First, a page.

Active & Passive Voice
"The Grammar Detective"
This active and passive voice song is a classic mystery. Here’s a classic tale of a detective and a dame. Detective Esteban Flores helps a lady look into the disappearance of her puppy and explores the mystery behind a shady character who is only known by his initials, LIV. In relating her woes to Detective Flores, the lady uses only the passive voice. She has to use passive voice because she doesn’t know who did it! This frustrates the detective who prefers the active voice. Listen to the tale in active and passive voice, and see if you can solve the mystery before Detective Flores does!
She blew into my office like a cold breeze. Off the bat I could tell she was the type to talk in the passive voice - putting verbs before subjects. Her sentences would be one big murky puddle, and I'd be the one getting my feet wet. My name's Esteban Flores. I'm a grammar detective.
First off, my house was built like a fort,
By my uncle, Count Leroy the Fourth,
He was thought of as an evil mastermind,
Then he was thrown in jail for the last time.
Inside the fort, many diamonds had been stored,
Inside a safe, for forty years or more.
It was decided...
To move the diamonds to the collar of my doggie.
So that he would be the subject of more talk,
And not be ignored, when he was walked.
But a mistake was made, my dog was puppy-napped,
The criminal must be found, and must be nabbed!
Tell me about the night!
Okay, that can get done,
The gate had been opened, the guards had been drugged,
A handkerchief was found, initialed LIV,
I must be helped, c'mon detective, please!
Oh, she was using the passive voice alright - in her sentences, the action came before the person or thing that did the action. In some cases, she didn't reveal who was doing the action at all. When she said the guards were drugged - the real question was: “By whom?” I knew the only way to solve this case was to switch to the active voice. Even if it cost me my career.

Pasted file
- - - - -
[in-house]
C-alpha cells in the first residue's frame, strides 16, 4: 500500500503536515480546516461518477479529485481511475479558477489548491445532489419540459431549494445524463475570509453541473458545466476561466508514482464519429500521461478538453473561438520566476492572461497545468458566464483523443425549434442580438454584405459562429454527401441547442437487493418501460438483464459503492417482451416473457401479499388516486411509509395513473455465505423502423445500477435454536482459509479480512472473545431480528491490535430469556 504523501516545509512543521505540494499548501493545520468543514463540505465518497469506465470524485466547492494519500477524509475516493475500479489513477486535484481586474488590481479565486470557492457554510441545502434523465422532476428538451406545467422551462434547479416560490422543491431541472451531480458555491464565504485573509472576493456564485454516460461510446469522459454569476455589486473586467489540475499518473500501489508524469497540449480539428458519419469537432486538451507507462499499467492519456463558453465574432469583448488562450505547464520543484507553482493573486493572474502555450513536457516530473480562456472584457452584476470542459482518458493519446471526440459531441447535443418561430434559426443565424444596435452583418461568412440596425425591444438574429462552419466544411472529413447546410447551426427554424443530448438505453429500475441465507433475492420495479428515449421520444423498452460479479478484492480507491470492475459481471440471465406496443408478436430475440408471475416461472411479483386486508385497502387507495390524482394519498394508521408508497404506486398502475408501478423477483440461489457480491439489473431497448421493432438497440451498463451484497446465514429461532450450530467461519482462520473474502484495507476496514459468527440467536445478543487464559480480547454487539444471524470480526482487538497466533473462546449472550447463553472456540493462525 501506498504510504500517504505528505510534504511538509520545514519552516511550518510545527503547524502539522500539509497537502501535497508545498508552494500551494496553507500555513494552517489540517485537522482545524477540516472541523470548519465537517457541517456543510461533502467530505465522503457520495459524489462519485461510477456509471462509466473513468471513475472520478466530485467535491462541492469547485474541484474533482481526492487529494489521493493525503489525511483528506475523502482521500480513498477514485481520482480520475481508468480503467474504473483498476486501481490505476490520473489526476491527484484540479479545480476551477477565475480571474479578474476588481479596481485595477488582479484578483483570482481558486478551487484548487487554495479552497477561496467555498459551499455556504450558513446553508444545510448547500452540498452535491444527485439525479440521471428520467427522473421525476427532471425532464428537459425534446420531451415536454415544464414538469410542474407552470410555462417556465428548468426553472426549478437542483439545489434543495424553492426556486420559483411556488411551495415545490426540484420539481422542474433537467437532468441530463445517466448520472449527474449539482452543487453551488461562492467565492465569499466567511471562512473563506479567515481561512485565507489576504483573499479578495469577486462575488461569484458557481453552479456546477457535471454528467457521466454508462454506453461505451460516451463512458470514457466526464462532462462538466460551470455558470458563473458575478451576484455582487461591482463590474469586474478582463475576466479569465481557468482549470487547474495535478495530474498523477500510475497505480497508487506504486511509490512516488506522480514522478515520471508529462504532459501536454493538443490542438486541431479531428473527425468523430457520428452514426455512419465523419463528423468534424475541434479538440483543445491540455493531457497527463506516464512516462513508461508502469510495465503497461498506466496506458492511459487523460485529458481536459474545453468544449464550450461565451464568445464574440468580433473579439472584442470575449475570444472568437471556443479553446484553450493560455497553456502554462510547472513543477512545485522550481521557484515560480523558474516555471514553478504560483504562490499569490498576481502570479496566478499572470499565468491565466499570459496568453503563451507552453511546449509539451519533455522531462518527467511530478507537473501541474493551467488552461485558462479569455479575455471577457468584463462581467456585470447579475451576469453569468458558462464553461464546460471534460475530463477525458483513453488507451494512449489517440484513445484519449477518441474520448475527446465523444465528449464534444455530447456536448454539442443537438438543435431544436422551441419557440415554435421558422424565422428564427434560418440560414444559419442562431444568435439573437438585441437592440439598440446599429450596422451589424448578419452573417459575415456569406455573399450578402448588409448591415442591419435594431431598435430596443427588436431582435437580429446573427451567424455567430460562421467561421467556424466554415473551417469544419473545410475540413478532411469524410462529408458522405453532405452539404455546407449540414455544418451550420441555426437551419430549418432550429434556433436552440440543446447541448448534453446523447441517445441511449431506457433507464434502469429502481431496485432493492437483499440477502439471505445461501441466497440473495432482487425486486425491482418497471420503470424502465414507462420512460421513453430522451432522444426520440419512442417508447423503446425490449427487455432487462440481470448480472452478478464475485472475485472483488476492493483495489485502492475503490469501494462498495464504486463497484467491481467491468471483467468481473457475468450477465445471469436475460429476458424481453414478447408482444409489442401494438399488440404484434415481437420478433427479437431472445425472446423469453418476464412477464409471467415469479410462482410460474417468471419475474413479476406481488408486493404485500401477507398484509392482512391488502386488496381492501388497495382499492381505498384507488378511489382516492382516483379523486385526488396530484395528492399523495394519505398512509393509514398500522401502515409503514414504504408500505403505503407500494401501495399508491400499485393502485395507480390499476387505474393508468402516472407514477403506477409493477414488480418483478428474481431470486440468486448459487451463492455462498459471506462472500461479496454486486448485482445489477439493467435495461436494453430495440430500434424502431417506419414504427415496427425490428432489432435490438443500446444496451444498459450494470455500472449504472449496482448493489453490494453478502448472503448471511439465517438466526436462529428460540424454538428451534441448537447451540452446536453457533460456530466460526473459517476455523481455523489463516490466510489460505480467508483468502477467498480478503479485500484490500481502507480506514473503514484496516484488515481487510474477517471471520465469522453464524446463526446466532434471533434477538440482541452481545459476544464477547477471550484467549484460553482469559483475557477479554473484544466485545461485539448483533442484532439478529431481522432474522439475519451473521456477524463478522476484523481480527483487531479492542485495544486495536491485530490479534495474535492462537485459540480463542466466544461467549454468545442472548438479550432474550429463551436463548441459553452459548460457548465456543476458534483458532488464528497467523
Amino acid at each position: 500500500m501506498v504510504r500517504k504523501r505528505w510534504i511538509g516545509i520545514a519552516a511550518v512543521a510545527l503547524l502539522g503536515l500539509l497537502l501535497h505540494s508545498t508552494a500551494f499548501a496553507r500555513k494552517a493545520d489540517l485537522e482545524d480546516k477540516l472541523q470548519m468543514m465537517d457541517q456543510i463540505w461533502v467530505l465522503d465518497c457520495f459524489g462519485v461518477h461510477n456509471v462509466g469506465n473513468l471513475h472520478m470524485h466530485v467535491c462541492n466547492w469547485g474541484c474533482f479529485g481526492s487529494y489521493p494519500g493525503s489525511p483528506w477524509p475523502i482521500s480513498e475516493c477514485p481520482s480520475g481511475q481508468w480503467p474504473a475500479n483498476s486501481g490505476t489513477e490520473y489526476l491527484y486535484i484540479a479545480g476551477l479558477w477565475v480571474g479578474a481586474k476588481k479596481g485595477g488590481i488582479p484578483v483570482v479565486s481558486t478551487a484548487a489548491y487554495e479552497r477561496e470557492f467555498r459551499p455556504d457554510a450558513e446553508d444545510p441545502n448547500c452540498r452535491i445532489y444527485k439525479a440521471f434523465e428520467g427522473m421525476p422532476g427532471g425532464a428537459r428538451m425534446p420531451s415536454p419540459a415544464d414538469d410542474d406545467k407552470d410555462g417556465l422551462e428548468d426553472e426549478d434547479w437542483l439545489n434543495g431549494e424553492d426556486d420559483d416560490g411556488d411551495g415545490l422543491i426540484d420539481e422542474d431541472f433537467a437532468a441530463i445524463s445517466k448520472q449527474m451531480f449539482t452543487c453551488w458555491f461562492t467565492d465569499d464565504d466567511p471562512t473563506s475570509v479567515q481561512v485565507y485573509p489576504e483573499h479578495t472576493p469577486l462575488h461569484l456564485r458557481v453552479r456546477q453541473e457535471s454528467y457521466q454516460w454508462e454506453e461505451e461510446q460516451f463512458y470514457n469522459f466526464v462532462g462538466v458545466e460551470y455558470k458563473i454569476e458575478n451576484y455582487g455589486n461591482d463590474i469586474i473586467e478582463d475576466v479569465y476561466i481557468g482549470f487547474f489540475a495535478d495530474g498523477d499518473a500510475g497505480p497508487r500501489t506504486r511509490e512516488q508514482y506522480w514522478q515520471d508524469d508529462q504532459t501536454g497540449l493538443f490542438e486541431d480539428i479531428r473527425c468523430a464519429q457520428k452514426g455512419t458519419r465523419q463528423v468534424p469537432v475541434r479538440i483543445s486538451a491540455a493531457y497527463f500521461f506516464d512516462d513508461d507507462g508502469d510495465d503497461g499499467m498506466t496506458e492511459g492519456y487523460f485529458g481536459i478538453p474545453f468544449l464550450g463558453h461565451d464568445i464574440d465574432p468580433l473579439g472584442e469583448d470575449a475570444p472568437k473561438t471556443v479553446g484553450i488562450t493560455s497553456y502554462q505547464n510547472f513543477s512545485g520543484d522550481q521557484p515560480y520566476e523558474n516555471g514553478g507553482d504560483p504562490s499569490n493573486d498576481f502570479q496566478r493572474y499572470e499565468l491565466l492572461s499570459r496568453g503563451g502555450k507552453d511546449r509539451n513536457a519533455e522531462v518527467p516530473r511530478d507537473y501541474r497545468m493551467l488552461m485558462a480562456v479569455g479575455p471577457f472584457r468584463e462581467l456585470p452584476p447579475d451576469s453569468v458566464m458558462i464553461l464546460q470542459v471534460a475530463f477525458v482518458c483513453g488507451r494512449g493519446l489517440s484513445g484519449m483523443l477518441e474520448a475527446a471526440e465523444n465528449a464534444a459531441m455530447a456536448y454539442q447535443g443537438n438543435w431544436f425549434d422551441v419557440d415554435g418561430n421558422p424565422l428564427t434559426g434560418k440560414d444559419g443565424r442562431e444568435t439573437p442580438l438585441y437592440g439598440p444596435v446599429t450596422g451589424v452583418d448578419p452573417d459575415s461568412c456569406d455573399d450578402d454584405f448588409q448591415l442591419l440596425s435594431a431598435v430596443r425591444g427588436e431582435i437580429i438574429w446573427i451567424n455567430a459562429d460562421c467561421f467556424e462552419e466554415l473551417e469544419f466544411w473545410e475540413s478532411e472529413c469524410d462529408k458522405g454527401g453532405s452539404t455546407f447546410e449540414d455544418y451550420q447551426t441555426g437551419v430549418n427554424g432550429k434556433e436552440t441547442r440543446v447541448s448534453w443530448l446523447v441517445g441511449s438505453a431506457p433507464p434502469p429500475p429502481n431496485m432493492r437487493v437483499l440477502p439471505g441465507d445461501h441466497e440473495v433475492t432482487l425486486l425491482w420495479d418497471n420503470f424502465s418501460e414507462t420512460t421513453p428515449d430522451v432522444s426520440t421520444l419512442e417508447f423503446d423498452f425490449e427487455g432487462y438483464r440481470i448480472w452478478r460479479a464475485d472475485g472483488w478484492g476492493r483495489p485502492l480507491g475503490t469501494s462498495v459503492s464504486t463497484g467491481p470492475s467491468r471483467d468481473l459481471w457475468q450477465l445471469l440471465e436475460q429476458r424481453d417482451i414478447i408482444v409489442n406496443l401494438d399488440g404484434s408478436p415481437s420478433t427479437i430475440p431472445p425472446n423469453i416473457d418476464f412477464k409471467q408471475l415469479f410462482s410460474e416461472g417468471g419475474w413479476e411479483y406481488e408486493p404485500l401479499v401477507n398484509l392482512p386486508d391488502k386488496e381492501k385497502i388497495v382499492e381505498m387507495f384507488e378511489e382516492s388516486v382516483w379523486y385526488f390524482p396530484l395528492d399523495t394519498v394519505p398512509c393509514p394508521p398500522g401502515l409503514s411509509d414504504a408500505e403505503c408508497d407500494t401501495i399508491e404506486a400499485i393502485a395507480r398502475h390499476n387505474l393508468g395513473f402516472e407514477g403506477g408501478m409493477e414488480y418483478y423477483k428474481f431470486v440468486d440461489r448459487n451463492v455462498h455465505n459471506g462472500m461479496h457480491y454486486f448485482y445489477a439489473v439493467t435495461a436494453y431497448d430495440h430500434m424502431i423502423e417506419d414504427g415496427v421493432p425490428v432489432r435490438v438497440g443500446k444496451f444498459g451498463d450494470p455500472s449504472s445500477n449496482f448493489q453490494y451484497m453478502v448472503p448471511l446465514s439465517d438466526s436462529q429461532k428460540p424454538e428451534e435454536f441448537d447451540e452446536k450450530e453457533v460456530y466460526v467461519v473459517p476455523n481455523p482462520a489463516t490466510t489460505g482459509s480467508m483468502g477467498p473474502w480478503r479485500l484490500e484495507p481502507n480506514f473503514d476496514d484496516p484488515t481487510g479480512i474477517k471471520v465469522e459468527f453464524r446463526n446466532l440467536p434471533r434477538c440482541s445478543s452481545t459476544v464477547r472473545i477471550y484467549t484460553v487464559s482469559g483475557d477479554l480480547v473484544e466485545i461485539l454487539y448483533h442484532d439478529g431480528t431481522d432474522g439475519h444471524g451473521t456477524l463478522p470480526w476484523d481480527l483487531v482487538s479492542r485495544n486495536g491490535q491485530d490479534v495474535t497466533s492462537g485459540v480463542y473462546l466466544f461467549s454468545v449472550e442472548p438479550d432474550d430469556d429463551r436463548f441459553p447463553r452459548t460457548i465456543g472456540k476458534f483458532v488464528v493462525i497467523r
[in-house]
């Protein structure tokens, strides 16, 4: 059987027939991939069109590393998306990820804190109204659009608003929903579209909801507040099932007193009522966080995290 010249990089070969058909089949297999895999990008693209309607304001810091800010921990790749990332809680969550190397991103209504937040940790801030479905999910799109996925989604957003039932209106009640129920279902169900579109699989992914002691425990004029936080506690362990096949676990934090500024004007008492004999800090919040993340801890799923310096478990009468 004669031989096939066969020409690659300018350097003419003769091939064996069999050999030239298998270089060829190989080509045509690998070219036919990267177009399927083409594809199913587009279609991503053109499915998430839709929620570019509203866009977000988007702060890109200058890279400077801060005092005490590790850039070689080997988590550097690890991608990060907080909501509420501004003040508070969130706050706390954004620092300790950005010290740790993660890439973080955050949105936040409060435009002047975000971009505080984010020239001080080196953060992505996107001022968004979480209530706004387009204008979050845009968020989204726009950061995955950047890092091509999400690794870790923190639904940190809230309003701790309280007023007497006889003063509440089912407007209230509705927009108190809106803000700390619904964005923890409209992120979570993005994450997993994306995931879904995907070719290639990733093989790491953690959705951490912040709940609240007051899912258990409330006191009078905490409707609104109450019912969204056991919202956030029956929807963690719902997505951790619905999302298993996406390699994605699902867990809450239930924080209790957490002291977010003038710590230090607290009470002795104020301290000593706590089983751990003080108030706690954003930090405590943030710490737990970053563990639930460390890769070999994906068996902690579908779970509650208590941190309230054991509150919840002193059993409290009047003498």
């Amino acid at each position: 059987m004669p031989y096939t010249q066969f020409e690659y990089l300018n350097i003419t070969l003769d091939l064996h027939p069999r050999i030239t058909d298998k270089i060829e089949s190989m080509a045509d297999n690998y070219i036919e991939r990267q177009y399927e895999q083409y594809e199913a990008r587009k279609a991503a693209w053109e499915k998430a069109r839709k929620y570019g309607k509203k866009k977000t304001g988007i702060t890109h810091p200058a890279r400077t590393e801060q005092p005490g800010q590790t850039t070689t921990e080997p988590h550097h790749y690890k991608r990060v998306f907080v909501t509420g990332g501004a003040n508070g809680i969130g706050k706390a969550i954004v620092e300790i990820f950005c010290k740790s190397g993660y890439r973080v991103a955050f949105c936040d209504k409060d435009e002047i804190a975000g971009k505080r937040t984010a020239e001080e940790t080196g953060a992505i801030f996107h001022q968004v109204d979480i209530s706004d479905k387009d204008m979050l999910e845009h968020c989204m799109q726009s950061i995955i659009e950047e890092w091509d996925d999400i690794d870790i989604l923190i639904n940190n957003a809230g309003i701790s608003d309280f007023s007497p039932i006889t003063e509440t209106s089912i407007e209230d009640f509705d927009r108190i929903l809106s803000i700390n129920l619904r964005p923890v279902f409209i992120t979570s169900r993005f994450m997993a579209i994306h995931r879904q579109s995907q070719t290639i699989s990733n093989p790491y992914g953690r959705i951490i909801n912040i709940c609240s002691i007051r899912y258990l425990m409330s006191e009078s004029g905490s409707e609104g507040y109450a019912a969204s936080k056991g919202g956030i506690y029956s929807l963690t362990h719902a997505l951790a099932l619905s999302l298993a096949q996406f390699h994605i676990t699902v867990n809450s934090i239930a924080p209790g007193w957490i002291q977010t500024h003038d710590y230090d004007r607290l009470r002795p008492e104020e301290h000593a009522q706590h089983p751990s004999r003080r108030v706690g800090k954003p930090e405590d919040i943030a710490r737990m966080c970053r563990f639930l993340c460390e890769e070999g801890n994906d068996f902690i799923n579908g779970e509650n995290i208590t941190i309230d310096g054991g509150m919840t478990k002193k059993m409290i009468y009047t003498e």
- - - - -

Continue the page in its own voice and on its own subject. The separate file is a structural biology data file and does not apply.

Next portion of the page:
Then I got to thinking, but thinking can be hard,
So I took a break, and drove around in my car.
I listened to the radio, NPR,
I heard a news flash that almost stopped my heart.
Count Leroy the Fourth had escaped from jail,
The police were hunting, but weren't on his trail.
It hit me like a wall hits a crash test dummy,
I called the lady with the news that was not funny.
I said, the LIV handkerchief's not inscrutable,
It stands for Leroy the Fourth in Roman numerals.
It was your uncle. He escaped from prison.
He opened the gate. He drugged the guards. Listen:
You find uncle, you'll find your diamonds and puppy.
But where can he be found?
Ha, look, trust me,
When I know, I'll tell you in the active voice.
Subject before verb: that's my word.
That’s my word.
This song explores active and passive voice with a murder mystery. The detective always uses the active voice. The lady who needs his help always uses the passive voice.
Active voice: "My uncle, Count Leroy the Fourth, built my house like a fort."
We could make it active by changing it to: "People thought of Count Leroy as an evil mastermind."
Look at the rest of detectives lines in this section. Point out the active sentences.
A mistake was made.
The police were hunting.
He must be found!
My house was built like a fort by my uncle.
Many diamonds had been stored in a safe by me.
Hey! Missing Lyrics are in (experimental) "Interactive Mode".
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